- Missing Jackson woman found dead in Bollinger County pond (06/23/16)2
- Village of Zalma must disincorporate, law says (06/23/16)5
- I want an angry president (06/21/16)15
- Missouri House votes to allow concealed weapons without permits (04/28/16)8
- Man allegedly kicks woman, punches man after denied a sexual favor (06/23/16)
- Witness says he saw suspect kill his best friend (06/24/16)
- Jackson man charged with assault after incident at Cape bar (06/24/16)1
- Advance graduate will become superintendent of its schools (06/21/16)1
- Odd court hearing ends with judge declaring probable cause in abuse case (06/22/16)4
- Business notebook: Plastics firm moves to area to help laid-off workers (06/20/16)1
24 California towns ponder life as Got Milk?
BIGGS, Calif. -- In a nation where Minute Maid spends $100 million to name a Houston ballpark, NASCAR hosts a Pop Secret Microwave Popcorn 400 and people seeking $1 million willingly expose their inner flaws on TV's "Survivor," what's so wrong about becoming Got Milk? Calif.?
That's the question bedeviling 24 tiny California towns swept up in the milk industry's newest promotional stunt.
All are being offered cash, fame and possible hordes of tourists to change names like Sand City, Dorris, Etna or Biggs to Got Milk? Calif.
Credit the California Milk Processor Board. As it struggles to stabilize declining and flat milk sales in the nation's leading dairy state, it hopes one brave town will dare to be different for the sake of a possible Got Milk? museum, free school computers, a library expansion or new playground.
The first town to accept the invitation to change its name will become Got Milk? Calif., the centerpiece for a national publicity campaign celebrating 10 years of "Got Milk?" advertising.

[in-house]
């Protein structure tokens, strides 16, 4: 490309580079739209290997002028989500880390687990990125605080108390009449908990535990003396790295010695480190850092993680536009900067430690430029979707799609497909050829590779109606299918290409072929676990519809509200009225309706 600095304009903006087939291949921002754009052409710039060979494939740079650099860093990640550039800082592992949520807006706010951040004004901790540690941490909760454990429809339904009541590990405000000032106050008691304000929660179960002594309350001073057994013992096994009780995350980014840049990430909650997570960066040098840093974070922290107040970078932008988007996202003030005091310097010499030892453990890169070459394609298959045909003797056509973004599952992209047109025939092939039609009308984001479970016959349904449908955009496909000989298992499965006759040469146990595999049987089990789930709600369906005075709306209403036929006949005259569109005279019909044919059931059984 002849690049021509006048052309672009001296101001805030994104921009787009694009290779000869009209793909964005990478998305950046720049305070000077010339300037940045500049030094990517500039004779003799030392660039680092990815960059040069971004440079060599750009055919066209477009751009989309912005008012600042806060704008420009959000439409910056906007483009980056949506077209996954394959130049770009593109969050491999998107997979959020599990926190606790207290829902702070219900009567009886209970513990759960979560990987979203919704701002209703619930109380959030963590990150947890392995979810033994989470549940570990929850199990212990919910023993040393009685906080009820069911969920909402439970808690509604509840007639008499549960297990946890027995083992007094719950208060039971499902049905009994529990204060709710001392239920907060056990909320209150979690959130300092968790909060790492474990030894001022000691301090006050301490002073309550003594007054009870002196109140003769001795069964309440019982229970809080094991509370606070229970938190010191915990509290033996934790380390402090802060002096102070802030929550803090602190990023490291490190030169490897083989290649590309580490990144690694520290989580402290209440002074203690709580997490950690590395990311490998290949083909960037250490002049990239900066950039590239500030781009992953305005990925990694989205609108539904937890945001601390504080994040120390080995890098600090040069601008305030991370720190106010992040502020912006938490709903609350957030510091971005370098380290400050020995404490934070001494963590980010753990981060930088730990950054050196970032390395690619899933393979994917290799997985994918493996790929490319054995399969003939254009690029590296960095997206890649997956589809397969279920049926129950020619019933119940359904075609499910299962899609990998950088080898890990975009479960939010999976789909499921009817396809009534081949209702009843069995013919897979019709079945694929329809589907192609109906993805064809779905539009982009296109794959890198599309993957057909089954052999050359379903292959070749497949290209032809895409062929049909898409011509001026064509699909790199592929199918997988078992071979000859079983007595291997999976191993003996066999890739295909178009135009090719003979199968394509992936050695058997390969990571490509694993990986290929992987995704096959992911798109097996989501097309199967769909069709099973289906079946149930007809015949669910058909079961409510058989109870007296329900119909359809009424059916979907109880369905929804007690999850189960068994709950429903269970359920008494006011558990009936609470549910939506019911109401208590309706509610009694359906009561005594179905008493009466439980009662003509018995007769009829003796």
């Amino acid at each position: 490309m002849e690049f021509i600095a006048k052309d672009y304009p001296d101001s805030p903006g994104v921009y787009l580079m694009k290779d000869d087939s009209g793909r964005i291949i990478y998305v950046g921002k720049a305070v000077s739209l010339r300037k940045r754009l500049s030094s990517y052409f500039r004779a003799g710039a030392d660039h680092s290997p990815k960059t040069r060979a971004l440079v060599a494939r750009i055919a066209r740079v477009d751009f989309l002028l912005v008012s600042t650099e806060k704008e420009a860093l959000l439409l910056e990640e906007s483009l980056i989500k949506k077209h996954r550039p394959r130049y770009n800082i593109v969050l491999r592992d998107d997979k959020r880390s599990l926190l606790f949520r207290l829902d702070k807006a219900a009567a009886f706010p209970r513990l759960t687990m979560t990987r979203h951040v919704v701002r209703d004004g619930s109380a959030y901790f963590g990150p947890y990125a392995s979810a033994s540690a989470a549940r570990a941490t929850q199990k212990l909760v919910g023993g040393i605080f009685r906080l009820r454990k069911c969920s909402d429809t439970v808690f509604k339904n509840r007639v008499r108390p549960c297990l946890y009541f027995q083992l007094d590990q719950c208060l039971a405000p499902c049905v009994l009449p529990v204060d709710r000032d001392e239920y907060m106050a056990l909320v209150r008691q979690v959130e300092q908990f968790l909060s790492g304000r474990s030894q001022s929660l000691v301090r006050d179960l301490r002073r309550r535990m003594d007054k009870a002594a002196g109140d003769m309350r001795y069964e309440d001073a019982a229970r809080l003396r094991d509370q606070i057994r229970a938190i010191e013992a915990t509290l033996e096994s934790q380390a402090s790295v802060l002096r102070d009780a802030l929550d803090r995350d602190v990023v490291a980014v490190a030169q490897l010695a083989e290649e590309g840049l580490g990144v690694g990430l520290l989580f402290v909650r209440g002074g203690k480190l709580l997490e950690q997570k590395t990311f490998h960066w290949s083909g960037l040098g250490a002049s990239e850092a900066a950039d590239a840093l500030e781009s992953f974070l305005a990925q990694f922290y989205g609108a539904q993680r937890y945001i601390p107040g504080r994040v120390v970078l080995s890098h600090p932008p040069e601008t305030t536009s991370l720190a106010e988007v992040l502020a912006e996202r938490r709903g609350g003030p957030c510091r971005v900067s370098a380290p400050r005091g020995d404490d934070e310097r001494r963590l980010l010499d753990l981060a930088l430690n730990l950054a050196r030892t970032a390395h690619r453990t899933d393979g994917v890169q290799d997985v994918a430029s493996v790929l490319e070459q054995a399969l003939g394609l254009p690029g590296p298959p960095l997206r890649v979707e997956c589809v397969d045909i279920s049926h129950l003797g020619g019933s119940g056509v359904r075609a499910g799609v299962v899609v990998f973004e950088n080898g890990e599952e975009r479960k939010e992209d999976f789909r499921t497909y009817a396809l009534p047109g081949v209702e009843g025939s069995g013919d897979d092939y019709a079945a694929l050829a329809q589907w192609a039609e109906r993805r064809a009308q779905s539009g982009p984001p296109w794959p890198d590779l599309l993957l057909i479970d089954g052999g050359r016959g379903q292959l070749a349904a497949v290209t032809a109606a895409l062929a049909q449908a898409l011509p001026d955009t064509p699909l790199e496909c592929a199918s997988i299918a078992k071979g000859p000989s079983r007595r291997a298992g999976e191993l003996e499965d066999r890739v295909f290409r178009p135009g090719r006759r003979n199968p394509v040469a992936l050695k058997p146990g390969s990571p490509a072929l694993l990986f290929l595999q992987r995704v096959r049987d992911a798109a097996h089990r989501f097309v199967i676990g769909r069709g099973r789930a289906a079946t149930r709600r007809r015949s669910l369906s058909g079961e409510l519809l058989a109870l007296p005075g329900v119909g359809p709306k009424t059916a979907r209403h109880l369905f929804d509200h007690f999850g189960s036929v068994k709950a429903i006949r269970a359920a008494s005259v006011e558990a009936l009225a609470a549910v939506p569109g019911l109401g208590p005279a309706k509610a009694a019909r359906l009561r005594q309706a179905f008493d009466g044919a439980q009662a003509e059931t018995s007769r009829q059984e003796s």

The campaign, which opened in 1993 and went national in 1995, features TV commercials of comical human dilemmas without milk, and milk mustaches on celebrities from President Clinton to Spike Lee.
The aim is to counter a national 21 percent decline in per capita milk drinking since the 1970s, according to the U.S. Department of Agriculture.
Jeff Manning, the milk board's director and ad man, said all he wants is to "pick up a newly printed California map and run my finger down a road and see Got Milk? California.
In Biggs, a Central Valley hamlet of 1,793, merely considering becoming Got Milk? has turned the town into a carnival of visiting reporters and a sense of what it's like to be Michael Jackson or Cher.
"We've been unplugging my phone," complained Mayor Sharleta B. Callaway, who said she has received media calls from as far as London, New York, and Washington, D.C.
The City Council scheduled Nov. 18 to present the idea to townspeople.
Many in Biggs -- situated an hour's drive north of Sacramento and near a road sign that asks, "Got Tractors?" -- believe becoming Got Milk? will make them a laughingstock.
"We'll get made fun of all the time," said high school student Laura Rodriguez. "Where you from? We're from Got Milk? They'll say, 'Here come the cows.'"
City officials in Maricopa, San Juan Bautista and Sand City -- all invited to become Got Milk? -- can't imagine a town changing its name for less than millions of dollars.
"We're on the Monterey Peninsula and it would surely cause us to come in for some ridicule," said Sand City Administrator Kelly Morgan.
"It's not worth it. We already have what we need to bring in the tourists," echoed G. Dan Reed, city council member in San Juan Bautista, home of a 1797 California mission.
It wouldn't be the first time a town has changed its name for profit.
In 2000, Halfway, Ore., renamed itself for one year to Half.com to promote an e-commerce Internet startup later absorbed into ebay.com. Halfway, population 360, got $73,000 and several computers, and another $20,000 in 2001, says Steve Backstrom, publisher of the weekly Hells Canyon Journal.